Critical success factors – these are often used terms, but not always fully met. Many managers believe that it is necessary to create dozens of indicators, and call them critical success factors.

     However, too many indicators can be harmful to the company, and not all indicators represent critical success factors. There are companies in which there are people and even sectors created to raise indicators, monitor indicators, and this in no way contributes to success.

Critical Success Factors have all to do with Strategic Planning

     Some time ago, we published an article on Strategic Planning. Without wishing to repeat it, I think there is an excerpt from this article that illustrates the difference between Traditional Planning and Strategic Planning.

    Traditional Planning has to do with the lyrics of a song by Cazuza: “Eu vejo o futuro repetir o passado, eu vejo um museu de grandes novidades, o tempo não para, não para, não, não para…” (“I see the future repeating the past, I see a museum of great news, time doesn’t stop, no, it doesn’t stop”) of where the singer reflects on the inevitability of the passage of time and the way it happens, emphasizing that history repeats itself. What is new now, soon to be old, will be part of historical accounts, will belong to the past.

     Now, Strategic Planning has to do with the lyrics of a song by Geraldo Vandré, in the song “Pra não dizer que não falei de flores…” (“So that no one says I never sung of flowers”): “Vem, vamos embora, que esperar não é saber, quem sabe faz a hora, não espera acontecer…” (“Come on, let’s go away, because waiting is to be not wise, who knows make its own time, never waits for it to happen”) is a call to action and unity. The singer states that “waiting is not the same as knowing”, and stresses that anyone who is aware of the reality of the country cannot wait for things to change. Change and revolution will not be handed over to anyone, people will need to act quickly.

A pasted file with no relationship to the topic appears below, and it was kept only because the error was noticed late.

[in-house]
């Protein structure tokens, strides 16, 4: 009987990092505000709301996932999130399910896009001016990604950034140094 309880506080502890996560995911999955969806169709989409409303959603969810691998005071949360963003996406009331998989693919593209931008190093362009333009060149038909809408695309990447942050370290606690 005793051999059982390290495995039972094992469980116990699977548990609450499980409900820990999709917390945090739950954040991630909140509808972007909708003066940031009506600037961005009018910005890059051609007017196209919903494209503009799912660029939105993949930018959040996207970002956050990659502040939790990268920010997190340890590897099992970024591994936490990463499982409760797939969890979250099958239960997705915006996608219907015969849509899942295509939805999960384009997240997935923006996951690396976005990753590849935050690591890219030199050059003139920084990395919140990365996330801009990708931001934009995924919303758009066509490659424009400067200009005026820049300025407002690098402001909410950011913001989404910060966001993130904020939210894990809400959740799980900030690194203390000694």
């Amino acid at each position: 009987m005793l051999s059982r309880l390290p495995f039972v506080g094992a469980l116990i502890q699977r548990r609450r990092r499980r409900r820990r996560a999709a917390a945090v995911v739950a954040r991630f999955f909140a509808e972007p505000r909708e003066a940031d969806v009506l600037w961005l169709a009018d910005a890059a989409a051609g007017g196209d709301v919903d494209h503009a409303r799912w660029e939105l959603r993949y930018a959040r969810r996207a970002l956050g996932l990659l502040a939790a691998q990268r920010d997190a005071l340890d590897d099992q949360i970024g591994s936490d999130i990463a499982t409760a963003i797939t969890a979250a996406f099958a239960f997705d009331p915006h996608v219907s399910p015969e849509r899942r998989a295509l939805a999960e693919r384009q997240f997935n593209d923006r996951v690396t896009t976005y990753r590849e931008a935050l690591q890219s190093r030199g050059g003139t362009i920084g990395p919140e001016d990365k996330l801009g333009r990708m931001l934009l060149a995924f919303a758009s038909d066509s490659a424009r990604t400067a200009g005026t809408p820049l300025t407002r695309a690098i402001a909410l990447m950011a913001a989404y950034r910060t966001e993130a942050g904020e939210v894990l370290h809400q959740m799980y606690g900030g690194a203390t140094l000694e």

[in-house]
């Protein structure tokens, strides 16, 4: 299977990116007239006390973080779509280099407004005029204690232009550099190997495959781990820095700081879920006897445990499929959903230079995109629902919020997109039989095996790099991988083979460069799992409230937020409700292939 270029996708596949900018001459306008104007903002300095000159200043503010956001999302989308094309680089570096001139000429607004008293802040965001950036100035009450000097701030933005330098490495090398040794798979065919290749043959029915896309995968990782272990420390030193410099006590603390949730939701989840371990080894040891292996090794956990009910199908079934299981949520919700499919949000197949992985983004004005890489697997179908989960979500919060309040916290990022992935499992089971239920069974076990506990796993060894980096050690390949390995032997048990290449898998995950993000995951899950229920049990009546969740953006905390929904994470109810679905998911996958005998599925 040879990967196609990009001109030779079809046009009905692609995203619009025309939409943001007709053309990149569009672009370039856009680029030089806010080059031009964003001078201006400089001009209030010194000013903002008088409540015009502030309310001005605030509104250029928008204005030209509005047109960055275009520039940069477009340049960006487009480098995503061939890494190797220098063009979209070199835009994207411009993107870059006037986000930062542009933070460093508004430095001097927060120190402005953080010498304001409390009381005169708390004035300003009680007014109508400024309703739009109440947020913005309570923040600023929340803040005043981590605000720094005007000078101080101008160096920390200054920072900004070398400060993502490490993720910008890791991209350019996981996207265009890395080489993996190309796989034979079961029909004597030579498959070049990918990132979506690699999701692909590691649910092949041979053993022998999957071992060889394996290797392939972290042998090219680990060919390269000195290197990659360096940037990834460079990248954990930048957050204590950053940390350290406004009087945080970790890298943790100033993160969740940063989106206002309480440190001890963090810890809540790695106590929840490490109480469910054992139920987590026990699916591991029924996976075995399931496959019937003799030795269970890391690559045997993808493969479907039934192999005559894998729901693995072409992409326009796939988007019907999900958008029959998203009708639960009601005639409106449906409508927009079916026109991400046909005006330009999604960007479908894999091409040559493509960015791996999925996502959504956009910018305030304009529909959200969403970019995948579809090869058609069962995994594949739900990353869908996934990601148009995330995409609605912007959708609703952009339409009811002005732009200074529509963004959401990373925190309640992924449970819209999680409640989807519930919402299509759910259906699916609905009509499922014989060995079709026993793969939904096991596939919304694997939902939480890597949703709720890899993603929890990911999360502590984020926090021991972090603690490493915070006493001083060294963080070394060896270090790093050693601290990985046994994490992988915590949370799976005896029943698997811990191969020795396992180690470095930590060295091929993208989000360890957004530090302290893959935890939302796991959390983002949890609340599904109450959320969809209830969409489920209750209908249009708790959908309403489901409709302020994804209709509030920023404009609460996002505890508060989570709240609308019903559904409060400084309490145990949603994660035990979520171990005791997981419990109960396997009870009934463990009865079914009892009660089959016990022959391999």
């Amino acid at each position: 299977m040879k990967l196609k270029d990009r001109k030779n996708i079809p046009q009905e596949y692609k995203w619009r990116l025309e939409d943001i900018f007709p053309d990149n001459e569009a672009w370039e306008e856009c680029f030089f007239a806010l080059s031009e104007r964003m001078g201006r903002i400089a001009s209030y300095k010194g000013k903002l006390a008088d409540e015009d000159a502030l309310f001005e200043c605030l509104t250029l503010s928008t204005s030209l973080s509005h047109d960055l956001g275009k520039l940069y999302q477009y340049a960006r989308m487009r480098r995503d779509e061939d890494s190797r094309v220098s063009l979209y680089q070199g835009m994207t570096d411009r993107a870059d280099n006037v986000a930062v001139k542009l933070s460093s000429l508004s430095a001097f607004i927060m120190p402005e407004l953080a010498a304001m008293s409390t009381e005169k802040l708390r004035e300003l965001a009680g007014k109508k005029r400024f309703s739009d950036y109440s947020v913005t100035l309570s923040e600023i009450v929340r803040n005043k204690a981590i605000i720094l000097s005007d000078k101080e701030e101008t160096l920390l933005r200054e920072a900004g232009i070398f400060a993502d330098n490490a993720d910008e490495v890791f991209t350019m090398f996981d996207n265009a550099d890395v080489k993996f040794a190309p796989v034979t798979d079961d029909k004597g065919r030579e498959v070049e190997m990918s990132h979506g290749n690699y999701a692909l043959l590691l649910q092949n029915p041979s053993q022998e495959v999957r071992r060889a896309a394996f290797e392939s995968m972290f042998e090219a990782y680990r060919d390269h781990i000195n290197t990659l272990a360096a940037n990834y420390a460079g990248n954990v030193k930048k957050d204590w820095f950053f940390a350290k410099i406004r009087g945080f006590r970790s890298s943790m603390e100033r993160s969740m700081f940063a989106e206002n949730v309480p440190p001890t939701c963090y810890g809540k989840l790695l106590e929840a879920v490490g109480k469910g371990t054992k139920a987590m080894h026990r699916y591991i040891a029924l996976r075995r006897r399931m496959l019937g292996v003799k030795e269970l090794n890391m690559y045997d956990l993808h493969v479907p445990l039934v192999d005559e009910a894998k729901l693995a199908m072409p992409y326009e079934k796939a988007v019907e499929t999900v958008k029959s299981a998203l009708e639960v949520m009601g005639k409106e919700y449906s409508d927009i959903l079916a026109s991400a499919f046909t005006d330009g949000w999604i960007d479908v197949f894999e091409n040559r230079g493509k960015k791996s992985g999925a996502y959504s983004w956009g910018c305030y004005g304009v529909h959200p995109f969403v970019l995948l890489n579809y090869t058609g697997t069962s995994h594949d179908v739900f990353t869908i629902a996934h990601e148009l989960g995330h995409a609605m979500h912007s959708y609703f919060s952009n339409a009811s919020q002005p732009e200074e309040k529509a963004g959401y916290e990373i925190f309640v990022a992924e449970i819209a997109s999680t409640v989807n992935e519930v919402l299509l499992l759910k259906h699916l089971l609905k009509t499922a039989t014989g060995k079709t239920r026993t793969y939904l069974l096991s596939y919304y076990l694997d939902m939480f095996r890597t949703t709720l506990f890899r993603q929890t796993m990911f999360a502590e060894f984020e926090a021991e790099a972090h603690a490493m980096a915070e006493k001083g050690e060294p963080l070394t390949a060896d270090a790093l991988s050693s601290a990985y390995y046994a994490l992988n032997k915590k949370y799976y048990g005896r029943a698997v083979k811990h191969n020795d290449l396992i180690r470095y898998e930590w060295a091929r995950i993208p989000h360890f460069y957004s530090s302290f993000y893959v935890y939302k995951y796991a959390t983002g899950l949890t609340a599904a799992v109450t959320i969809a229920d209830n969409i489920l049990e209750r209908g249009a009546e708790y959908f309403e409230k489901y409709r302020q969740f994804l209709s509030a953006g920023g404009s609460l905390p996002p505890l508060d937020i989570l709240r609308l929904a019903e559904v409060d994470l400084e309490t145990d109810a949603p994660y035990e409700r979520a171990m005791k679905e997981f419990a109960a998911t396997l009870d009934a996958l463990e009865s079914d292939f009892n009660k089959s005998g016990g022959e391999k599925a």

Critical Success Factors What Are They?

     There is no point in talking about Critical Success Factors without associating them with Strategic Planning. To determine which the Critical Success Factors are, it is necessary to keep in mind your company’s Mission and Vision, i.e. its goals.

     It’s no use trying to improve on everything, achieving excellence in all aspects. It will only be a waste of effort, time and money. The areas in which excellence should be sought are those linked to the company’s mission and objectives.

     In this sense, I see a correlation between the business and personal cases, illustrated in a Blogtek article: Focus on your strengths.

Critical Success Factors – How to Define Them?

     There are some publications that suggest some critical success factors, by area of activity of the company. Although they are generic examples, I don’t want to risk suggesting.

     However, there are criteria that can, and should, be used to define which are the Critical Success Factors for your business or organization:

  • – Will this Factor, if neglected, bring losses to the business? Will it make me lose clients, projection, and capillarity? If so, this factor is a candidate to be one of the Critical Success Factors.
  • – Will this factor, if successful, give me a competitive edge over my competitors? If so, this is also a candidate for one of the Critical Success Factors.
  • – Is there anything in the Mission, Vision, and Objectives of my company that is not covered by some of the Critical Success Factors? If so, look for an indicator that may represent what is missing.


Critical Success Factors – Monitoring

     When defining the Critical Success Factors, it is necessary to monitor them. For this, it is important that they are SMART (Specific, Measurable, Achievable, Relevant, and Time-bound).

     Propose challenging but viable growth goals. Setting unattainable growth goals will only lead to discredit and discouragement.

    Each week, we post new articles on Blogtek, about Project Management, Maintenance Management, and topics on Leadership and Management. Also weekly we publish videos, which can be accessed at



  • Critical Success Factors
  • FCS
  • KPI
  • Planning
  • Strategic Planning



Rodolfo Stonner, Mechanical Engineer (UFRJ), served as Senior Equipment Engineer at Petrobras, and was a Construction and Assembly Manager of the Extramural Works at Abreu e Lima Refinery (RNEST), in Pernambuco. Currently retired, he is a consultant and instructor in the areas of Project Management and Maintenance Management, and is working with Deloitte in the implementation of the PMO for the Talara Refinery, Peru. He likes to teach, exchange experiences and knowledge, is certified as a PMP (Project Management Professional) and RMP (Risk Management Professional) by the PMI, and CRE (Certified Reliability Engineer) by the ASQ.



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